The lateral direction of a cartouche being reversed by modern publishers is immaterial because you always read hieroglyphs towards a face. In other words, the meaning never changes no matter which direction the word is presented in LATERALLY.
Vertically, inscriptions are always read from top to bottom and any such reversal would strike a reader as being wrong because the cartouche itself would appear "upside down" - it is never presented in this way on any monument.
For aesthetic reasons, though, such as the amount of space available to the ancient scribe or sculptor, glyphs which qualify the sound of a biliteral or triliteral consonant sign can be added or removed laterally where space either needs to be filled or where space is tight and so abbreviated forms would be used.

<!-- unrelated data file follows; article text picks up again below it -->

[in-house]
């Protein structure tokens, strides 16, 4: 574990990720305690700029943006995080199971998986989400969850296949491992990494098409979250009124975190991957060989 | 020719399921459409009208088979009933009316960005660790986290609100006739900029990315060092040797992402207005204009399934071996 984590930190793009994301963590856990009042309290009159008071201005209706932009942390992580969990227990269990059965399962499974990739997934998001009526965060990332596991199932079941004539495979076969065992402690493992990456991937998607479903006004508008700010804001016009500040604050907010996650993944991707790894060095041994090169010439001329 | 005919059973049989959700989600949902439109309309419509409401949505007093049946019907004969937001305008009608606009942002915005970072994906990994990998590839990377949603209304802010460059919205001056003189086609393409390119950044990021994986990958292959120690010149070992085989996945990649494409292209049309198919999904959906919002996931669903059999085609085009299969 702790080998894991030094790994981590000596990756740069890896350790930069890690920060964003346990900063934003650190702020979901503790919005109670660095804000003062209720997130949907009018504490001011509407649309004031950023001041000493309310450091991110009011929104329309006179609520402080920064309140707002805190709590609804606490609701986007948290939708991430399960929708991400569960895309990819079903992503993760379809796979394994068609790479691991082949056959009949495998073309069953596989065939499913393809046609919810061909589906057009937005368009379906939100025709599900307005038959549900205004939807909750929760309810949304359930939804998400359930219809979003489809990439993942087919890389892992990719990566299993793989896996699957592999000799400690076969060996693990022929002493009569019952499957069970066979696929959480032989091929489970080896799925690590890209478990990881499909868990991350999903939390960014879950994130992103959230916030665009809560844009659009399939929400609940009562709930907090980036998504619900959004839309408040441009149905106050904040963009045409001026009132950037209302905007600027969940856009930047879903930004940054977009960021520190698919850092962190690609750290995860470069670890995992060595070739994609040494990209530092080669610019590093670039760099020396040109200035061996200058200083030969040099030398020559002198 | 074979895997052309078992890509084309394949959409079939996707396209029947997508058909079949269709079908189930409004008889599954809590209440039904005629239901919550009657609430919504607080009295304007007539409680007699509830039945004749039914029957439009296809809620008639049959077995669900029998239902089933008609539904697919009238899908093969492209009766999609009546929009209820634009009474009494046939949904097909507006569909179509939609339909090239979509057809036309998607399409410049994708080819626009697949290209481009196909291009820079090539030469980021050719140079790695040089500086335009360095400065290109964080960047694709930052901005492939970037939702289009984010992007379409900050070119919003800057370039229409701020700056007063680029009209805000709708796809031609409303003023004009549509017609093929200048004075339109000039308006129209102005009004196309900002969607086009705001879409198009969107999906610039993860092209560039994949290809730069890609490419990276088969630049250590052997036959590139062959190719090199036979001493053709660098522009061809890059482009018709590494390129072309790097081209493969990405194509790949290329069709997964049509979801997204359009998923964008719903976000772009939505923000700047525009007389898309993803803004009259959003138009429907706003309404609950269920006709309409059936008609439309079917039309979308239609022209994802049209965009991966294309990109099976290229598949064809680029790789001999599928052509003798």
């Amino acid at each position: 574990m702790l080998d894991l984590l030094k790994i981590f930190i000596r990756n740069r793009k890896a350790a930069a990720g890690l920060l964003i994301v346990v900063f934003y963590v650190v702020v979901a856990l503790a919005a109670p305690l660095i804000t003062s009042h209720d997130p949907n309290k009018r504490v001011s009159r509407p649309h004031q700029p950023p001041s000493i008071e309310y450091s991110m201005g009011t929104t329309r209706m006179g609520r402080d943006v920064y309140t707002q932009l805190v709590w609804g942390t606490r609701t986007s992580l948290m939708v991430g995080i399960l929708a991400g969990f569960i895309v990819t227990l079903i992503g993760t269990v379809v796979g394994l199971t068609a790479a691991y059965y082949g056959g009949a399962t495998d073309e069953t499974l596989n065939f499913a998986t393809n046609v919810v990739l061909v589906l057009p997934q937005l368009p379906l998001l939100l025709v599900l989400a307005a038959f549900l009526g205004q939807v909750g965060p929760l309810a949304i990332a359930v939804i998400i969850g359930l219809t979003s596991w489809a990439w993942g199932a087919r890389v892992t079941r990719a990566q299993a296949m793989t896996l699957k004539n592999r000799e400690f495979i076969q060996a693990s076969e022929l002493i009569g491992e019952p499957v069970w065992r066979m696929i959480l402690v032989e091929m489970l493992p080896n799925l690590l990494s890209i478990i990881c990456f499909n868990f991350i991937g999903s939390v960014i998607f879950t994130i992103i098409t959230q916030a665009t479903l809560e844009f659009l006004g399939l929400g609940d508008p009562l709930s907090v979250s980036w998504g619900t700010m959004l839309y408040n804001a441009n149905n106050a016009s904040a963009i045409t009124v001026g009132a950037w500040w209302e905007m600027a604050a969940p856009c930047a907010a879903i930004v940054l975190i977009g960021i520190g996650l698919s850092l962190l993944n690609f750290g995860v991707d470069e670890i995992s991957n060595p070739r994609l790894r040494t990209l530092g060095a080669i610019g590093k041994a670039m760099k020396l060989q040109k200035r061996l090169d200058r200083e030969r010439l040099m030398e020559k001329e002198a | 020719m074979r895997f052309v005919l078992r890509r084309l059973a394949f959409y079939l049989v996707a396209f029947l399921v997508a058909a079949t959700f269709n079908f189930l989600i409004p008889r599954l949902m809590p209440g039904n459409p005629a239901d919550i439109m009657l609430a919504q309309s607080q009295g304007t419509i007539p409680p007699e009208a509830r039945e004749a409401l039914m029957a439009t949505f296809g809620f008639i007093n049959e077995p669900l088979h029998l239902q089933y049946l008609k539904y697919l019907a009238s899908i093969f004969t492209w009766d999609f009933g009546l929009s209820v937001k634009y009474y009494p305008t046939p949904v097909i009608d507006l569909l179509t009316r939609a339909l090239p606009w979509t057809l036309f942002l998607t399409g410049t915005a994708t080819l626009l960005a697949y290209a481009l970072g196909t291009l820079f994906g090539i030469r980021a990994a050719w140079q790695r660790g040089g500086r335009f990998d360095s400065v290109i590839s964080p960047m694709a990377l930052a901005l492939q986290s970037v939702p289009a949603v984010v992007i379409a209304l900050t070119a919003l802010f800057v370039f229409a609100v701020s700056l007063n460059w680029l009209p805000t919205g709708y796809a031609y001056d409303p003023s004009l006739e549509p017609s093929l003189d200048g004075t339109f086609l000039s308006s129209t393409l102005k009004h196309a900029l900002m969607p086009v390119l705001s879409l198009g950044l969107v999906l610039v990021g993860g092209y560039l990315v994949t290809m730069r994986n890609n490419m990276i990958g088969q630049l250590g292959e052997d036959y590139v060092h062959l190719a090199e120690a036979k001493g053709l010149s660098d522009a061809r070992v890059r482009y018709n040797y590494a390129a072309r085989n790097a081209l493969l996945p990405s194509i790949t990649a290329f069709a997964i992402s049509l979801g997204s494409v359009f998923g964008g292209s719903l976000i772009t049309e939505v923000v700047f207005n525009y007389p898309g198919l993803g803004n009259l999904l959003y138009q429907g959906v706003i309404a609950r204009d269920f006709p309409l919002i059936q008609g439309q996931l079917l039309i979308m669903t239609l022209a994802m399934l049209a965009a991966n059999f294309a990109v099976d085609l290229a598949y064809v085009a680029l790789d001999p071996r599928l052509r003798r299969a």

Above: The various 'spellings' of Ramses.
I hope that answers your question. Should you want me to elaborate, I am happy to do so.
Post Edited (05-Jun-14 18:54)